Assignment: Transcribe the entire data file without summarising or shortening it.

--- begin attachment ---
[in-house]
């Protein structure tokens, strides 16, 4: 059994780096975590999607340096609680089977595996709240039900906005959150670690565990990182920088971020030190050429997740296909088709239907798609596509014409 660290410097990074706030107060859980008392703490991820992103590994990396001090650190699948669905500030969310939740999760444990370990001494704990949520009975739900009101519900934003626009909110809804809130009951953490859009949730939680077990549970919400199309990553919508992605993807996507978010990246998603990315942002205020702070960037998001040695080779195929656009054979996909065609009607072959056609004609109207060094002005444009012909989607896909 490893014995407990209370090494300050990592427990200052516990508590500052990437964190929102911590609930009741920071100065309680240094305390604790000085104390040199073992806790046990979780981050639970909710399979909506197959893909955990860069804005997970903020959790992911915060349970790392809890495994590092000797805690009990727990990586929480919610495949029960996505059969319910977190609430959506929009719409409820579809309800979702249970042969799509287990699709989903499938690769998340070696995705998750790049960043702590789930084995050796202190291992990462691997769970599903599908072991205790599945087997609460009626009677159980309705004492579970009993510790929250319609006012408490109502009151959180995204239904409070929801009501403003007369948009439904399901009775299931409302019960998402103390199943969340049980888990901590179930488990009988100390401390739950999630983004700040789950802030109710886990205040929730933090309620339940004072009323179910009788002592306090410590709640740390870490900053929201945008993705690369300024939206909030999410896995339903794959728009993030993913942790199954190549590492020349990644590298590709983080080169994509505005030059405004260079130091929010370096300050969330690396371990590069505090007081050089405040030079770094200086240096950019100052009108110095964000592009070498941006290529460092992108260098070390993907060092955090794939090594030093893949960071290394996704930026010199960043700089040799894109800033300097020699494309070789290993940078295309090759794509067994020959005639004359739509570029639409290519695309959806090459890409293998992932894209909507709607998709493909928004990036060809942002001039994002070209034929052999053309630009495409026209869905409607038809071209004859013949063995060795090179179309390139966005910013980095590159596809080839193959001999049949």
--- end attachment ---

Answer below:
[in-house]
């Protein structure tokens, strides 16, 4: 059994780096975590999607340096609680089977595996709240039900906005959150670690565990990182920088971020030190050429997740296909088709239907798609596509014409 660290410097990074706030107060859980008392703490991820992103590994990396001090650190699948669905500030969310939740999760444990370990001494704990949520009975739900009101519900934003626009909110809804809130009951953490859009949730939680077990549970919400199309990553919508992605993807996507978010990246998603990315942002205020702070960037998001040695080779195929656009054979996909065609009607072959056609004609109207060094002005444009012909989607896909 490893014995407990209370090494300050990592427990200052516990508590500052990437964190929102911590609930009741920071100065309680240094305390604790000085104390040199073992806790046990979780981050639970909710399979909506197959893909955990860069804005997970903020959790992911915060349970790392809890495994590092000797805690009990727990990586929480919610495949029960996505059969319910977190609430959506929009719409409820579809309800979702249970042969799509287990699709989903499938690769998340070696995705998750790049960043702590789930084995050796202190291992990462691997769970599903599908072991205790599945087997609460009626009677159980309705004492579970009993510790929250319609006012408490109502009151959180995204239904409070929801009501403003007369948009439904399901009775299931409302019960998402103390199943969340049980888990901590179930488990009988100390401390739950999630983004700040789950802030109710886990205040929730933090309620339940004072009323179910009788002592306090410590709640740390870490900053929201945008993705690369300024939206909030999410896995339903794959728009993030993913942790199954190549590492020349990644590298590709983080080169994509505005030059405004260079130091929010370096300050969330690396371990590069505090007081050089405040030079770094200086240096950019100052009108110095964000592009070498941006290529460092992108260098070390993907060092955090794939090594030093893949960071290394996704930026010199960043700089040799894109800033300097020699494309070789290993940078295309090759794509067994020959005639004359739509570029639409290519695309959806090459890409293998992932894209909507709607998709493909928004990036060809942002001039994002070209034929052999053309630009495409026209869905409607038809071209004859013949063995060795090179179309390139966005910013980095590159596809080839193959001999049949």